It also means prosecutors may have to avoid calling DiGaudio as a witness. A skillful defense lawyer like Brafman will use the detective’s mistake to make jurors wonder what else police might have kept from prosecutors.
“It’s almost like the entire case is dismissed — that’s the way jurors could be reading it,” said Kevin P. O’Donnell, a defense lawyer and former Queens prosecutor. “That cop completely jeopardized the district attorney’s case.” Prosecutors face other hurdles proving the remaining charges, as well. In August, the defense unearthed a trove of emails between Weinstein and the woman who alleges he raped her in 2013, court documents said. The correspondence suggests the woman had a consensual affair with Weinstein that continued long after the alleged rape.
Mark A. Bederow, a criminal defense lawyer, said the emails erode the victim’s credibility in a case that depends almost entirely on her word. The prosecutors, he said, will “have to explain why someone would reach out to Harvey Weinstein after being raped by him. That’s going to be tough.”
Defense lawyers said the third case — a woman who has said Weinstein physically forced her to submit to oral sex in his townhouse in 2006 — is also likely to boil down to whether jurors believe her account or his.
Complicating matters for the district attorney’s office, two experienced prosecutors assigned to the Weinstein case, Rachel Hochhauser and Jennifer Gaffney, resigned last month. The office said their departures were unrelated to the Weinstein case. They have declined to comment.
The communication missteps between DiGaudio and prosecutors, which led to the dismissal of part of the indictment, goes back to a 2015 dispute over a sexual assault allegation against Weinstein by an Italian model, former law enforcement officials said.
Detectives were infuriated when Vance decided not to press charges against Weinstein even though the model, Ambra Battilana Gutierrez, had obtained a recording of the producer apologizing when she asked him why he had groped her breasts. The feud worsened when the district attorney’s office issued a statement suggesting police had not consulted sex crime prosecutors before sending Battilana Gutierrez to secretly tape Weinstein.
“The district attorney’s office acted in a way that lost the trust of the police department and sowed a deep distrust between the two agencies,” one former prosecutor said, on the condition of anonymity because she was not authorized to speak.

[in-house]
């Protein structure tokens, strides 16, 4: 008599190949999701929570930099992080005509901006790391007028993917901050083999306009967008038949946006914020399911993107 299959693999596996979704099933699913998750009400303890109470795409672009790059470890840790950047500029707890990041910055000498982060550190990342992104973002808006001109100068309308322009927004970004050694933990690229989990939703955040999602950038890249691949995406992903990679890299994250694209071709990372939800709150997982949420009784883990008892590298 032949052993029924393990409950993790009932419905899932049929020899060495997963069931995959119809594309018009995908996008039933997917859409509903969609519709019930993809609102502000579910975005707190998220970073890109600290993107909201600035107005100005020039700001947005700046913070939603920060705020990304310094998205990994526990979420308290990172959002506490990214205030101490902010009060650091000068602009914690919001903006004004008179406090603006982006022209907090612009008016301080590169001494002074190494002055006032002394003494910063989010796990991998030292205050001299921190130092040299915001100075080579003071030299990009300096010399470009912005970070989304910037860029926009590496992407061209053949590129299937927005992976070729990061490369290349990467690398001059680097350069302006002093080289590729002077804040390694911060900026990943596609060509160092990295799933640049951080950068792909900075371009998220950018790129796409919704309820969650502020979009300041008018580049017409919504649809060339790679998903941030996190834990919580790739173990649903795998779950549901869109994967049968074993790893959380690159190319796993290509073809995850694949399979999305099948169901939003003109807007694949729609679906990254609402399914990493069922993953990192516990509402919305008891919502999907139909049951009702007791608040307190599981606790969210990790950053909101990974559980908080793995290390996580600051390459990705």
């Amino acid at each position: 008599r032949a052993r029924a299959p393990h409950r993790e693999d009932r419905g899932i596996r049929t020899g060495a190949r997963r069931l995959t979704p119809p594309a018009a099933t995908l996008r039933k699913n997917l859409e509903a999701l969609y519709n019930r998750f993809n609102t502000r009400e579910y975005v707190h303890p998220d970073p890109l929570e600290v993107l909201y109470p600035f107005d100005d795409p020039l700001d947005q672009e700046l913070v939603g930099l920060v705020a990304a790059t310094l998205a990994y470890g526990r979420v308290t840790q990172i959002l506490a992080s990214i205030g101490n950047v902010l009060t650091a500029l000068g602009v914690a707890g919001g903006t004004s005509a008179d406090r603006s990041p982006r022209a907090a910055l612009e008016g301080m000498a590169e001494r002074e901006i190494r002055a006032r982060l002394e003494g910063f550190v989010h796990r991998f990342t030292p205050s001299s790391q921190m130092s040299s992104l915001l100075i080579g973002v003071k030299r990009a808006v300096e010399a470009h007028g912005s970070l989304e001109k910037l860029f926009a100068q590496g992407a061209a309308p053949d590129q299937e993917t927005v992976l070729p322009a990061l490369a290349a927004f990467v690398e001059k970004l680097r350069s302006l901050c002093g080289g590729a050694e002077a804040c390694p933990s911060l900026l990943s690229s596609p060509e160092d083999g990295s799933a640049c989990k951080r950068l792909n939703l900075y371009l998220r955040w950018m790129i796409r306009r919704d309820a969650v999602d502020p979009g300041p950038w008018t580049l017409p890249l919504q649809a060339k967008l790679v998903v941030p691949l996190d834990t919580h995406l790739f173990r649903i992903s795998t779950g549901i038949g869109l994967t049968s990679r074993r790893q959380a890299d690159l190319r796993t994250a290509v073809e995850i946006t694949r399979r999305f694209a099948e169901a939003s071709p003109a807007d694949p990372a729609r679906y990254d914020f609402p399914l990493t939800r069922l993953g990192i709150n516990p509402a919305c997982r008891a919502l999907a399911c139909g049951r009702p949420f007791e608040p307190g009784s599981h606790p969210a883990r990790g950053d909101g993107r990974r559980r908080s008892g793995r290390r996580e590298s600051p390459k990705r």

Danny Frost, a spokesman for the Manhattan district attorney’s office, said the relationship between the two law enforcement agencies “has never been stronger.” In March, Gov. Andrew M. Cuomo ordered the state attorney general to review the district attorney’s and the police department’s working relationship on sexual assault cases, including the case involving Battilana Gutierrez. That investigation has been suspended pending Weinstein’s trial.
At the time, Vance was under heavy political pressure from women’s rights advocates to bring charges against Weinstein. His political opponents had raised questions about whether Weinstein received special treatment from Vance’s office when Battilana Guitierrez first made her allegations in 2015. They pointed out that the producer’s lawyer, Elkan Abramowitz, was a former partner of Vance’s and a big contributor to the district attorney’s campaign.
As the spring wore on, the prosecutor in charge of the investigation, Maxine Rosenthal, was still uncertain after interviewing Evans that the evidence was strong enough to stand up in court, a person with knowledge of the investigation said, speaking on the condition of anonymity.
Vance replaced Rosenthal with Illuzzi, a veteran prosecutor who had recently won a big victory for Vance, convicting Pedro Hernandez for the four-decade-old murder of Etan Patz. Within a month, a grand jury was hearing testimony.
It was not the first time Vance had turned to Illuzzi. He made a similar decision in 2011 when he was trying to decide whether to bring sexual assault charges against Dominique Strauss-Kahn, the World Bank president. Sex crime prosecutors had balked at the case, having doubts about the credibility of Strauss-Kahn’s accuser, a hotel maid who said he had forced her to have sex.
Vance brought in Illuzzi, but in the end, she moved to have the charges dismissed after it was discovered the victim had lied to prosecutors “in describing matters of both great and small significance.”
Sonia Ossorio, president of the state chapter of the National Organization for Women, said there is a lot at stake for the #MeToo movement. Many women see the trial as one of the most important cases happening in this country, she said, and are anxious for the police and the district attorney’s office to work together “for a meticulous investigation and prosecution.”
“Harvey Weinstein needs to be held accountable,” she said. “He can’t get away with it again.”